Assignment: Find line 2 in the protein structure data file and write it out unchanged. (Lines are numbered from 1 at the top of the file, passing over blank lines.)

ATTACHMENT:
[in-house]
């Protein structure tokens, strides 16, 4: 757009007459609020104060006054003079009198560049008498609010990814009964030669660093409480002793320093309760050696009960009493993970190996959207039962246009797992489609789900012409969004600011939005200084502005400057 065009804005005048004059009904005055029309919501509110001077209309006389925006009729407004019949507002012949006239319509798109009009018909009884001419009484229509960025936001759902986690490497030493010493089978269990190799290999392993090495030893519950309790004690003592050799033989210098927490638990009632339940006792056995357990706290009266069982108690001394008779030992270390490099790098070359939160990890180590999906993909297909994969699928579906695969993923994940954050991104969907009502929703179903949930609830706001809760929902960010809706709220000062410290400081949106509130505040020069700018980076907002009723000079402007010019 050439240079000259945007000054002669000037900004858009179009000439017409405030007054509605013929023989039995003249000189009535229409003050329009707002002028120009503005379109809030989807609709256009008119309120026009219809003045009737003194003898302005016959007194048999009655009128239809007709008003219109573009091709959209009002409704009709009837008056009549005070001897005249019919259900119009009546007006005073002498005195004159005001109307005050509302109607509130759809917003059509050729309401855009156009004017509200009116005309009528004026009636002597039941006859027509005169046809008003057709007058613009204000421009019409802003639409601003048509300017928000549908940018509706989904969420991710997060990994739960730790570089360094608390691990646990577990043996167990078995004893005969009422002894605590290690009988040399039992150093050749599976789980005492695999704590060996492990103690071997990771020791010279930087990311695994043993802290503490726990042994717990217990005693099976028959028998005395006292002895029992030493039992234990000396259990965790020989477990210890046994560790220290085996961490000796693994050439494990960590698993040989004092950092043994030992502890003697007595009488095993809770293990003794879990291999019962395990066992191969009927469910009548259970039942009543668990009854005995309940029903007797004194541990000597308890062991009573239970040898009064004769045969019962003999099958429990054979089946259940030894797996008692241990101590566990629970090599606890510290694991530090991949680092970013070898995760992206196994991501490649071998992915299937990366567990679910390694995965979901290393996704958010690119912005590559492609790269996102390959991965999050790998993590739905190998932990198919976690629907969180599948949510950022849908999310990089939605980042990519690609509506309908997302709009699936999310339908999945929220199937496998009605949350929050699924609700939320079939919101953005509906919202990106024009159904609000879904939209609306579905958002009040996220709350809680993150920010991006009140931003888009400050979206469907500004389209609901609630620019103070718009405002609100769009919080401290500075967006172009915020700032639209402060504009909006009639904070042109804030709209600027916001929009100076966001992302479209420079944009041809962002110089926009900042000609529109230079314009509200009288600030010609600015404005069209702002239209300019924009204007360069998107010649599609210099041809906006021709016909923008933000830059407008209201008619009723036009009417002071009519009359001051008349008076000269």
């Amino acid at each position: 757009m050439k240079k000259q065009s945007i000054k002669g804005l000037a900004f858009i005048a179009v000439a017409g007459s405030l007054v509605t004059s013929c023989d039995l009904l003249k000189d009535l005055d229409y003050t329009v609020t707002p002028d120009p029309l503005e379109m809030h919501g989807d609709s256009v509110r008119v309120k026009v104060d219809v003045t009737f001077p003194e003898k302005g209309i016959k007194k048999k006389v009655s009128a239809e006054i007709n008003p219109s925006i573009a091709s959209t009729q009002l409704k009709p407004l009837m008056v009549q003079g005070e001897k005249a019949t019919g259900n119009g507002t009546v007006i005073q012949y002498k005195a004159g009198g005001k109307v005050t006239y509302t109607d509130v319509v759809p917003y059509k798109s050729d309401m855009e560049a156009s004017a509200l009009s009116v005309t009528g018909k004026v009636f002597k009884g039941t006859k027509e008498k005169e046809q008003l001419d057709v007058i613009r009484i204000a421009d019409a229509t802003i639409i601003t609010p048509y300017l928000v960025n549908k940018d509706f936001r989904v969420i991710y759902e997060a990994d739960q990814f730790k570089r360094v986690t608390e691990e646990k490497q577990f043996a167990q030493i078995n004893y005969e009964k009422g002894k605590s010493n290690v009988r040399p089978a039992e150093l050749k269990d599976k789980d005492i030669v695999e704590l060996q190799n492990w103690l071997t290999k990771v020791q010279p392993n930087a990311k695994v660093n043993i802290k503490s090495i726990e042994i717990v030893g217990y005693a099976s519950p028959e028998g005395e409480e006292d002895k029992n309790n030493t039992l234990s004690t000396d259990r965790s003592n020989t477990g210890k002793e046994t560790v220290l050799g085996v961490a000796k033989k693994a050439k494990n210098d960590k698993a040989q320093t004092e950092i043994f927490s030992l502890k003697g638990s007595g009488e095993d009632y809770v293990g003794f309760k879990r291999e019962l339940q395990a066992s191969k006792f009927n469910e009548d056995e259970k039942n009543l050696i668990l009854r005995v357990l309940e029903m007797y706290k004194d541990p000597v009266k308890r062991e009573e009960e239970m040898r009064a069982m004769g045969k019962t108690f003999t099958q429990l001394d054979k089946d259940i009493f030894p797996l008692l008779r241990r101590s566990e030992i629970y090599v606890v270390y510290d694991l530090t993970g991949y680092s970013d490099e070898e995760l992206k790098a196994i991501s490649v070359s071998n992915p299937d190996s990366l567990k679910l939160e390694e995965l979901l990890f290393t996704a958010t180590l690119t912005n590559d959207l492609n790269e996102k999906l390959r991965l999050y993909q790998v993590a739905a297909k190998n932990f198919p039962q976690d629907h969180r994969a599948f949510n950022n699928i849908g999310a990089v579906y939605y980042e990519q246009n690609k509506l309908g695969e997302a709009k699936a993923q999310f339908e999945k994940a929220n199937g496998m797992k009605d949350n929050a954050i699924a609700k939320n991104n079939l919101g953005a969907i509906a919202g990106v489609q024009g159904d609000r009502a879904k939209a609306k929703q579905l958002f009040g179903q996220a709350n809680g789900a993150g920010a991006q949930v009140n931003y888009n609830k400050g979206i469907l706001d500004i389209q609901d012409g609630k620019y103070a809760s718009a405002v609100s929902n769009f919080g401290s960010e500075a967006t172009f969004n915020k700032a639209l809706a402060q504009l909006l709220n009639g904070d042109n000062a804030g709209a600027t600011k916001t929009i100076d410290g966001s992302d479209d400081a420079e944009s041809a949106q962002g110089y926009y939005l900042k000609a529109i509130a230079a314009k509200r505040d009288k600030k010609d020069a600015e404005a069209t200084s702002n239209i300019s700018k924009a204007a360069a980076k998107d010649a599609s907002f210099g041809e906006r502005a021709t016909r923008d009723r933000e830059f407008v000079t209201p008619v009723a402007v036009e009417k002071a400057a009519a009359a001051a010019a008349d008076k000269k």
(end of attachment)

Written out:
């Protein structure tokens, strides 16, 4: 757009007459609020104060006054003079009198560049008498609010990814009964030669660093409480002793320093309760050696009960009493993970190996959207039962246009797992489609789900012409969004600011939005200084502005400057 065009804005005048004059009904005055029309919501509110001077209309006389925006009729407004019949507002012949006239319509798109009009018909009884001419009484229509960025936001759902986690490497030493010493089978269990190799290999392993090495030893519950309790004690003592050799033989210098927490638990009632339940006792056995357990706290009266069982108690001394008779030992270390490099790098070359939160990890180590999906993909297909994969699928579906695969993923994940954050991104969907009502929703179903949930609830706001809760929902960010809706709220000062410290400081949106509130505040020069700018980076907002009723000079402007010019 050439240079000259945007000054002669000037900004858009179009000439017409405030007054509605013929023989039995003249000189009535229409003050329009707002002028120009503005379109809030989807609709256009008119309120026009219809003045009737003194003898302005016959007194048999009655009128239809007709008003219109573009091709959209009002409704009709009837008056009549005070001897005249019919259900119009009546007006005073002498005195004159005001109307005050509302109607509130759809917003059509050729309401855009156009004017509200009116005309009528004026009636002597039941006859027509005169046809008003057709007058613009204000421009019409802003639409601003048509300017928000549908940018509706989904969420991710997060990994739960730790570089360094608390691990646990577990043996167990078995004893005969009422002894605590290690009988040399039992150093050749599976789980005492695999704590060996492990103690071997990771020791010279930087990311695994043993802290503490726990042994717990217990005693099976028959028998005395006292002895029992030493039992234990000396259990965790020989477990210890046994560790220290085996961490000796693994050439494990960590698993040989004092950092043994030992502890003697007595009488095993809770293990003794879990291999019962395990066992191969009927469910009548259970039942009543668990009854005995309940029903007797004194541990000597308890062991009573239970040898009064004769045969019962003999099958429990054979089946259940030894797996008692241990101590566990629970090599606890510290694991530090991949680092970013070898995760992206196994991501490649071998992915299937990366567990679910390694995965979901290393996704958010690119912005590559492609790269996102390959991965999050790998993590739905190998932990198919976690629907969180599948949510950022849908999310990089939605980042990519690609509506309908997302709009699936999310339908999945929220199937496998009605949350929050699924609700939320079939919101953005509906919202990106024009159904609000879904939209609306579905958002009040996220709350809680993150920010991006009140931003888009400050979206469907500004389209609901609630620019103070718009405002609100769009919080401290500075967006172009915020700032639209402060504009909006009639904070042109804030709209600027916001929009100076966001992302479209420079944009041809962002110089926009900042000609529109230079314009509200009288600030010609600015404005069209702002239209300019924009204007360069998107010649599609210099041809906006021709016909923008933000830059407008209201008619009723036009009417002071009519009359001051008349008076000269």